When I was in high school, I first read a novel by the writer Alice McDermott and was blown away. I shared it with a friend and was surprised when she still hadn’t finished it a few weeks later. Did she not like it? She assured me that she did. “I have to read it slowly,” she explained. “It’s too beautiful to read fast.”
Back then, I couldn’t relate to the idea of reading a beautiful book slowly, unless I was reading it in school and the teacher parceled out chapters each night. The more I liked a book, the later I stayed up reading it and the faster I was done. Now, though, I understand what my friend meant about savoring a beautifully written book. I recently read two books that I had to take slowly, partly because I haven’t had as much reading time lately as I would like, but partly because I found myself wanting to linger, even though both books are suspenseful.
First, Holly Goldberg Sloan’s I’ll Be There tells the story of Sam and Riddle Border, who have been on the run with their disturbed, abusive father since he took them away from their mother when they were very young, and Emily Bell, whose life is as stable as Sam and Riddle’s are unstable, and who believes that everything is connected and everyone is part of a ripple effect. Emily and her family members become attached to the Border brothers, but then Sam and Riddle’s father, Clarence, finds out about his sons’ new friends and tries to ruin everything.
I’ll Be There is Holly Goldberg Sloan’s first novel, but she has written and directed several films. I wasn’t surprised about her screenwriting background because the novel has a cinematic feel. The omniscient narrator dips into many, many characters’ psyches—from Clarence Border to Emily’s family members to an elderly motel maid and a cattle farmer—and Sloan gives readers an interesting blend of detail and restraint. At the beginning of the novel, she describes Emily Bell as having “some kind of magnet that pulled at someone’s soul” and “allowed someone to look at her and feel the need to share a burden.” Throughout the novel, it feels like the omniscient narrator holds such a magnet up to each character that is in some way connected to Sam, Riddle, and Emily, pulling that character’s thoughts and desires up to the surface of the narrative.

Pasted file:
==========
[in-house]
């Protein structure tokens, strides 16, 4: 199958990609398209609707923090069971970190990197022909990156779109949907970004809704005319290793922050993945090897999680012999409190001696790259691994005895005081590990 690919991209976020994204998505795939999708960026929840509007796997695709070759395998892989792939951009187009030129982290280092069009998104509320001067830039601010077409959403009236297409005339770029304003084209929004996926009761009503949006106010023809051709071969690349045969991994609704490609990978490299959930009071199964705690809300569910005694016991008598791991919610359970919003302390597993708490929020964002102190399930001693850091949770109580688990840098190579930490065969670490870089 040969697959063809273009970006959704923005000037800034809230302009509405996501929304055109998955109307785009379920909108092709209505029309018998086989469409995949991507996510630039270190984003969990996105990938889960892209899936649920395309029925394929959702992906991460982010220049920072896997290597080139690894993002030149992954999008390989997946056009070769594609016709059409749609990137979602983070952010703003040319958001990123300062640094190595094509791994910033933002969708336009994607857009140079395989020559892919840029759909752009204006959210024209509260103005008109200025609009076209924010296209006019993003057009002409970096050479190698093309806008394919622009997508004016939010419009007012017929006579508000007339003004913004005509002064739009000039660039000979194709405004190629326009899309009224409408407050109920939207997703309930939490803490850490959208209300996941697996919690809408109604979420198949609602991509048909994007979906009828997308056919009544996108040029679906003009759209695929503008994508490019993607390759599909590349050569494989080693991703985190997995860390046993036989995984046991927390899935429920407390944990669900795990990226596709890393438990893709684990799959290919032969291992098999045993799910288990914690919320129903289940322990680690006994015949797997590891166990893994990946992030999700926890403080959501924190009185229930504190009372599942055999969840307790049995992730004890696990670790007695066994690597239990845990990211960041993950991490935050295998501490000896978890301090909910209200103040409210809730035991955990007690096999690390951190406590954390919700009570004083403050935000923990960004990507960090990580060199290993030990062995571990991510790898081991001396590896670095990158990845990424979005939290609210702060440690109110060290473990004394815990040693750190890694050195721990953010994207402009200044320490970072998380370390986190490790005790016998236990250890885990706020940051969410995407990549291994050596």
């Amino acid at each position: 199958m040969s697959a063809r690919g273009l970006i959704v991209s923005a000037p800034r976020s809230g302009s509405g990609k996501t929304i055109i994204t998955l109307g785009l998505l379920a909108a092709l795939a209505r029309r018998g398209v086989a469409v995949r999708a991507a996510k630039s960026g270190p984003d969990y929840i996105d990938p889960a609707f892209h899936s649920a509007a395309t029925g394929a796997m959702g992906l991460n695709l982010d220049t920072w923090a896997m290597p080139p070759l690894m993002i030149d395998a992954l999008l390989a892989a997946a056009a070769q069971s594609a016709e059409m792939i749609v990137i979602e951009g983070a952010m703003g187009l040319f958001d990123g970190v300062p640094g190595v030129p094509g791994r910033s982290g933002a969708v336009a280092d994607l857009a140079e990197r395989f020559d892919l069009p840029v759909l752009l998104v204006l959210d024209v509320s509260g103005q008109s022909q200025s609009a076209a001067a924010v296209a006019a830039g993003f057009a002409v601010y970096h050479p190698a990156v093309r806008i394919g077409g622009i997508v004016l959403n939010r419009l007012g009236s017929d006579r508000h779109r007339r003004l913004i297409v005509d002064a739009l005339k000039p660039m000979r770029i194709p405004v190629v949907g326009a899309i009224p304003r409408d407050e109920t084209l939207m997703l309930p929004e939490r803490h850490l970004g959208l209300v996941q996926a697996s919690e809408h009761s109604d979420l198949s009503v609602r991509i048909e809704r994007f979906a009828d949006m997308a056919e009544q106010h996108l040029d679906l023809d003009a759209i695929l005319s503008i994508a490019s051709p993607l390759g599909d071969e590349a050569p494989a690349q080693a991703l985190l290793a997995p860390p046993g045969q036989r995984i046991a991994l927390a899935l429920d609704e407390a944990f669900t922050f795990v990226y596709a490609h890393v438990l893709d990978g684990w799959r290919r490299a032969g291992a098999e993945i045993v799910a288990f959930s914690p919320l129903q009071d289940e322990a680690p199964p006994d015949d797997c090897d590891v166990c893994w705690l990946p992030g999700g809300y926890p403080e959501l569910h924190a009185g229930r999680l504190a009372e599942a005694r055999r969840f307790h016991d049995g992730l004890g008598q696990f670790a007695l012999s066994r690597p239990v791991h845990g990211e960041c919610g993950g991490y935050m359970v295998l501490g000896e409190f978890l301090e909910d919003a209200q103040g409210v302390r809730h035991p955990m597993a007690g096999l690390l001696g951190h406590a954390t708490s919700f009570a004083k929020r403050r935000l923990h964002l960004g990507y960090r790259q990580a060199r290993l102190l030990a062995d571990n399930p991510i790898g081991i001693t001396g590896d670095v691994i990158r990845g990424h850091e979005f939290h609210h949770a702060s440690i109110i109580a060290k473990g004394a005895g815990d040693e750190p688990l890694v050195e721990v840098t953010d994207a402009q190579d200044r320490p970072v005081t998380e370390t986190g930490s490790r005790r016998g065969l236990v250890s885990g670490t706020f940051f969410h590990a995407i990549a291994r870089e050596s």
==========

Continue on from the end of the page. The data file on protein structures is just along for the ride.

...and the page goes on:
At the same time, Sloan chooses not to share some of the main characters’ feelings and experiences. When Sam and Emily are getting to know each other, for instance, she stops chapters just as they begin interacting or summarizes interactions rather than depicting them in scenes. For me, these moments of narrative restraint drew me into the story because I liked the characters and trusted the competency of the writing enough that I imagined and inferred what happened in those scenes.
The novel has an almost magical, fable-like feel to it. Even though Sam and Riddle endure horrible traumas, the story is imbued with hope, humor, and the sense that things will turn out right in the end. A.S. King recommended I’ll Be There when she visited Friends Select as a young adult book that is appropriate for sixth and seventh grade readers in content and themes, and I agree with her recommendation. For younger middle school readers who are eager to read “older” books but might not be quite ready for the content of some YA novels, this book is an excellent option. My wonderful colleague Maureen will be offering this book as one of the choices in her summer book pair, and I hope many students read it and enjoy it as much as I did.
Another great book for middle school readers is Melanie Crowder’s Parched, which just came out this week! Melanie is a fellow Vermont College of Fine Arts alum, and I got to hear excerpts of her debut novel when we were both in graduate school. Parched takes place in a drought-ridden place and follows three viewpoint characters—a girl named Sarel, her protective dog Nandi, and a boy named Musa—as they try to find water and survive.
I borrowed an ARC of this book before it came out and brought it with me on the 8th grade class trip to New Mexico last month…and then realized that this was a book I wanted to bring home and read when I could give it my full attention. The prose seems simple on the surface, but I knew I would miss a lot of the novel’s richness if I read it too quickly or when I had any distractions.
I knew from hearing Melanie read parts of this book that the writing was gorgeously spare and poetic, but I didn’t know how attached I would feel to the three main characters. Melanie makes powerful use of actions and gestures to show (rather than tell about) the affection between Sarel and Nandi and then the gradually building connections between Sarel and Musa and Musa and Sarel’s dogs. As a result, I felt affection and concern for all three characters, too.
As in I’ll Be There, the multiple viewpoint characters create suspense, because the reader sometimes knows more than individual characters do. Melanie provides enough background information about the characters and their world that readers know what Sarel, Nandi, and Musa are up against and can picture the setting, but she uses a lot of restraint in her depiction of this world. This restraint encourages readers to consider where and when the story might take place and to think critically about the similarities and differences between this world and their own.
Parched is a book that absolutely lends itself to slow, careful reading. Because of its relatively short length and the way it sets readers up to make inferences and connections, it would be an excellent read-aloud novel. I plan to use it as a sixth-grade read-aloud next year.
How about you? Any books you’ve found yourself lingering over lately?